The Bay Area is a hot place to build cubicles, conference rooms and office suites. But don’t look for as many hammers pounding out new homes, condos and apartments.
The region is expected to open 18.2 million square feet of office space in 2018 — tops in the nation and more than New York City and Dallas combined — while home, condo and apartment building has grown only modestly.
More work space, more jobs and more people chasing a limited supply of homes is expected to add more steam to the pressure cooker of the Bay Area housing market.
“It’s encouraging that so many respected employers are investing in Bay Area jobs and immigration growth” said Carl Guardino, CEO of the business-backed Silicon Valley Leadership Group. “But we all recognize that jobs need a place to go home and sleep at night.”
The region created six times as many jobs as housing units between 2010 and 2015, according to a study by the leadership group and the Silicon Valley Community Foundation. The increased housing pressure has forced lower-income workers out of the region at much faster rates than higher paid workers, even as jobs go unfilled.
The run up in commercial development is led by major office openings in the South Bay, according to a survey from real estate data company Yardi Matrix. The big projects in 2018 include the official, complete opening of the 2.9 million square foot Apple Park in Cupertino, Park Tower at Transbay and The Exchange on 16th in San Francisco totaling 1.5 million square feet, and Facebook’s MPK 21, a half-million-square-foot campus designed by Frank Gehry in Menlo Park.
Other major developments underway include the Voyager property developed by Nvidia in Santa Clara, Microsoft and Google projects in Mountain View, the Stoneridge Mall Road project in Pleasanton, and Moffett Towers in Sunnyvale, according to Yardi Matrix.
The real estate data firm estimates that commercial openings in Santa Clara County are up 6.5 percent over the same period last year. The San Francisco and Oakland metro has seen three times as much commercial space open up this year compared to last year.
Meanwhile, housing starts have lagged on the Peninsula but have been stronger in the East Bay and San Francisco. Local governments in Santa Clara County have issued permits for 5,500 housing units through August, a drop of 8.5 percent from the same period in 2017, according to the Sacramento-based Construction Industry Research Board.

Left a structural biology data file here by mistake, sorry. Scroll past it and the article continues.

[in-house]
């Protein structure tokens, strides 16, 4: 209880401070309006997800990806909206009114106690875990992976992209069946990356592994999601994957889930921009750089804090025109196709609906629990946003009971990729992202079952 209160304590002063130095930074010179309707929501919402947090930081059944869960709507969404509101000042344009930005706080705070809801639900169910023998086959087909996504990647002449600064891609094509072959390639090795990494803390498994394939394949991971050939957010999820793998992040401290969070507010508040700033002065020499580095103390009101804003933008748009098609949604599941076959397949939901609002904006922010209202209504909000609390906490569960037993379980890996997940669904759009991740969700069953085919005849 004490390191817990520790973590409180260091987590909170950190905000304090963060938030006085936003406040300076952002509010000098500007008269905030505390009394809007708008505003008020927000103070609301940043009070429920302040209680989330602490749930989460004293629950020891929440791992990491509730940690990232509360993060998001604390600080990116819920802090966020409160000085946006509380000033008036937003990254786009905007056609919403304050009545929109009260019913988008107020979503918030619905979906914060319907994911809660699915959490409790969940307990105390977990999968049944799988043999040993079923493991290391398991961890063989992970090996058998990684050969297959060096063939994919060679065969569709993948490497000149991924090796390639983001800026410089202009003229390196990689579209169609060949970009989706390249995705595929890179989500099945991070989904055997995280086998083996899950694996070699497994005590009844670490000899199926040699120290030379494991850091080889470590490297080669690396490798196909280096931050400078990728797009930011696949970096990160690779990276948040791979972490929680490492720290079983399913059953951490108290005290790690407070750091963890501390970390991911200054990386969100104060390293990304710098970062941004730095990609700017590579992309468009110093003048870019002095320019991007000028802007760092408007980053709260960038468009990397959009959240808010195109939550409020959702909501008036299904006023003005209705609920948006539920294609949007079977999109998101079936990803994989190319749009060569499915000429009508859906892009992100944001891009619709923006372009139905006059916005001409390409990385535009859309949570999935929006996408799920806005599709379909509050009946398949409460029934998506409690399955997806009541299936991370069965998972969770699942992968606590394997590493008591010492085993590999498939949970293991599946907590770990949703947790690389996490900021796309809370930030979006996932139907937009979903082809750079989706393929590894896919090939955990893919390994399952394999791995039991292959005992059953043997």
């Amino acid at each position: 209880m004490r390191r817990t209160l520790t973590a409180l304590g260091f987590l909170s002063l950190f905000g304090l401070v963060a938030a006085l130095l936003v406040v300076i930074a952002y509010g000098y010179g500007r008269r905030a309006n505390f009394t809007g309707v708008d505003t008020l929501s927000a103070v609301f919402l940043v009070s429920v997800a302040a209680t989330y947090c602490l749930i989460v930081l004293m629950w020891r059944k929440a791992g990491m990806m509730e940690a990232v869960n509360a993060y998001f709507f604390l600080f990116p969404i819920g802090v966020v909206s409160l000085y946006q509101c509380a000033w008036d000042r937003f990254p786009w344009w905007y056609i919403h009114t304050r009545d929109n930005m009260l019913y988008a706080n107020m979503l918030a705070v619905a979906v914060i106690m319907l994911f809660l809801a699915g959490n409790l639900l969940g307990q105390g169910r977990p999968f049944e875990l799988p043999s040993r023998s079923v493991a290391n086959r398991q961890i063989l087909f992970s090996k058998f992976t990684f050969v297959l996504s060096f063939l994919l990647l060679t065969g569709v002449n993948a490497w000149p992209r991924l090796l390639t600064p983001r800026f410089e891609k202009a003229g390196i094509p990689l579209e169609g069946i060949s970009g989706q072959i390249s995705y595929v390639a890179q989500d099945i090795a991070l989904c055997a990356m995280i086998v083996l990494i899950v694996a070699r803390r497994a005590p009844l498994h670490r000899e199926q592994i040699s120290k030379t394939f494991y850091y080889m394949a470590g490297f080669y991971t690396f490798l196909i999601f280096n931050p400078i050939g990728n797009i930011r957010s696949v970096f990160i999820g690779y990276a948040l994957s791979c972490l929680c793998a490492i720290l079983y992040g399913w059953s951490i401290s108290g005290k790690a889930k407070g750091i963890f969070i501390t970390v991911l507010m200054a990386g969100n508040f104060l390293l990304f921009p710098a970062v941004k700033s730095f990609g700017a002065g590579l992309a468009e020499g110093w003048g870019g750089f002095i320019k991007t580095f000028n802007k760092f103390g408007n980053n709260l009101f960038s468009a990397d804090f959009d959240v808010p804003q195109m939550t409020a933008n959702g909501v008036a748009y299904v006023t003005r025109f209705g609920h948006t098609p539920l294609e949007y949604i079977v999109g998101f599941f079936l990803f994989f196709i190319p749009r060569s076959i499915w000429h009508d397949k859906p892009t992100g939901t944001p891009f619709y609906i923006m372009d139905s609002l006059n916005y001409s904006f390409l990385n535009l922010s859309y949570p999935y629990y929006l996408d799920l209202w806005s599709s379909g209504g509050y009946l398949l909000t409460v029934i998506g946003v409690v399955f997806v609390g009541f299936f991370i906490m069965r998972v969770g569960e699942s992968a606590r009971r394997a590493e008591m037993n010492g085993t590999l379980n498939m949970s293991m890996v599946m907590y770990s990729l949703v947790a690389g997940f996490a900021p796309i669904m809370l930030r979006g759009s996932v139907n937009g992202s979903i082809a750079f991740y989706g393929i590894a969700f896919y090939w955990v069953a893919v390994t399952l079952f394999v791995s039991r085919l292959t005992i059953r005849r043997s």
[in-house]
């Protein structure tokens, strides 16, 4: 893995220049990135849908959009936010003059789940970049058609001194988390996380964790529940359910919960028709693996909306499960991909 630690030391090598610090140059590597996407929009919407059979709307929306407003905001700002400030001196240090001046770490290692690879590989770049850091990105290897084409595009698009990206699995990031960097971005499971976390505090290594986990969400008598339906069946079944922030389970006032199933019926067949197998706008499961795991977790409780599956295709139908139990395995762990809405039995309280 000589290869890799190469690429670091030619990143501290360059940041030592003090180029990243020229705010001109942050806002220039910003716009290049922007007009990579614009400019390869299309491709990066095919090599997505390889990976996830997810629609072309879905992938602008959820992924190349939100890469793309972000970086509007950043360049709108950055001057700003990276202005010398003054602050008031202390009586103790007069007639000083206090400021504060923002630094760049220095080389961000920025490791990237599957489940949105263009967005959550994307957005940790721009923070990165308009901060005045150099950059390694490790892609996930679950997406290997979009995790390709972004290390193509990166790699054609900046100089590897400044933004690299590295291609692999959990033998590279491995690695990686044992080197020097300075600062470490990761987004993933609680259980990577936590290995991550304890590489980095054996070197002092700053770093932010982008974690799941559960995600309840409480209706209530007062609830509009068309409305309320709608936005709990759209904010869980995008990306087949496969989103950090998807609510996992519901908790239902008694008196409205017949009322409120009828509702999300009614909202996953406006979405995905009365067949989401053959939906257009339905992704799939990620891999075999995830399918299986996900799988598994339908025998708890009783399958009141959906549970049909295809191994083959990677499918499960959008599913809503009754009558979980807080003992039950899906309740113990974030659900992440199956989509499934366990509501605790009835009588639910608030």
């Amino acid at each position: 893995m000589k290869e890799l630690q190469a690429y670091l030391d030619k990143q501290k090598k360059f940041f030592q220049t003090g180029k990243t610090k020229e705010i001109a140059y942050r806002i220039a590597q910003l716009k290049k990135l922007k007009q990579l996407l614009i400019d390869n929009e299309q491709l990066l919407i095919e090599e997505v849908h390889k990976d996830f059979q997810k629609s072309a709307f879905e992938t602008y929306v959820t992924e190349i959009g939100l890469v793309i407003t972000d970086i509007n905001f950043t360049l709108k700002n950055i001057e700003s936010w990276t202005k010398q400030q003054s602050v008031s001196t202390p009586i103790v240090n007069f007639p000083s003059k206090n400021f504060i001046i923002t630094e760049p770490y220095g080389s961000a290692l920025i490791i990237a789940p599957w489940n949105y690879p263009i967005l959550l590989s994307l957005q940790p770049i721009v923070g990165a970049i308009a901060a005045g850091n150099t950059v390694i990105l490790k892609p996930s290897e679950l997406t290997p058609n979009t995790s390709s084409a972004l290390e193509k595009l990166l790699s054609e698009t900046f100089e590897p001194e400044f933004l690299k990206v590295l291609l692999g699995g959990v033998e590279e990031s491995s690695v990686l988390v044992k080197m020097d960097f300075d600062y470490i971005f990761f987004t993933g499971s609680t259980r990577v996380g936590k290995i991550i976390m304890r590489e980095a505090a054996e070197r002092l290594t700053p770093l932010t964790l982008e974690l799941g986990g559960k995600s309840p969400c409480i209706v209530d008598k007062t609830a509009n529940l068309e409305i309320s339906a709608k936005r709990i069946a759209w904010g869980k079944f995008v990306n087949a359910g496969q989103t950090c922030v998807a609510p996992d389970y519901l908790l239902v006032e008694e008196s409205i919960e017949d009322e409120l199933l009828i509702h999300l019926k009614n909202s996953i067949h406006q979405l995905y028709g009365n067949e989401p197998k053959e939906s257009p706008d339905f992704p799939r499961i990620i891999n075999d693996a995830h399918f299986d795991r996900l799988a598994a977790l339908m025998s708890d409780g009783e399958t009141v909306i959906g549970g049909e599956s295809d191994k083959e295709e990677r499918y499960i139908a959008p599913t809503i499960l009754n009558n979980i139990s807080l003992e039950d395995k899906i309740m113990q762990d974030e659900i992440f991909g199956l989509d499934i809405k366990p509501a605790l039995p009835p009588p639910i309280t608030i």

Residential building has been more robust in the San Francisco, Oakland and Hayward metro, with permits for 12,370 units issued through August, an increase of 10.3 percent from the previous year, according to the research board.
Planners and analysts say residential building has not been strong enough to make up for a decades-long deficit in new housing.
“If you keep pace in 2018, it doesn’t do anything to work off the backlog,” said Steve Levy, director of the Center for Continuing Study of the California Economy in Palo Alto. “We need a lot more to work off the backlog.”
Levy believes the Bay Area recently has improved its mix of housing and commercial development. He pointed to major projects in Santa Clara County — North Bayshore in Mountain View and Vallco Mall in Cupertino — that are expected to bring thousands of new homes, condos and apartments. Several other developments have been planned and approved but have not been completed.
Robert Dietz, chief economist at the National Association of Home Builders, said residential growth in the Bay Area has been slowed by high costs for land and labor, in addition to nationwide increases in construction materials, especially Canadian lumber.
The surge in Bay Area office development also pulls construction workers away from residential projects, he said. And high housing costs for workers makes it more difficult to recruit skilled laborers.
The result has been rising costs for new home construction. “How do you build that starter home?” Dietz said. “You’re just going to chase your younger generation away.”
High housing costs remain a top concern among Bay Area residents, according to polls. California residents will vote on a $4 billion bond measure in November to support housing for veterans and low income residents. The additional funds will support subsidized housing but will not address the majority of the housing market.
“It is crisis proportions,” Guardino said. “The only step higher is Biblical proportions.”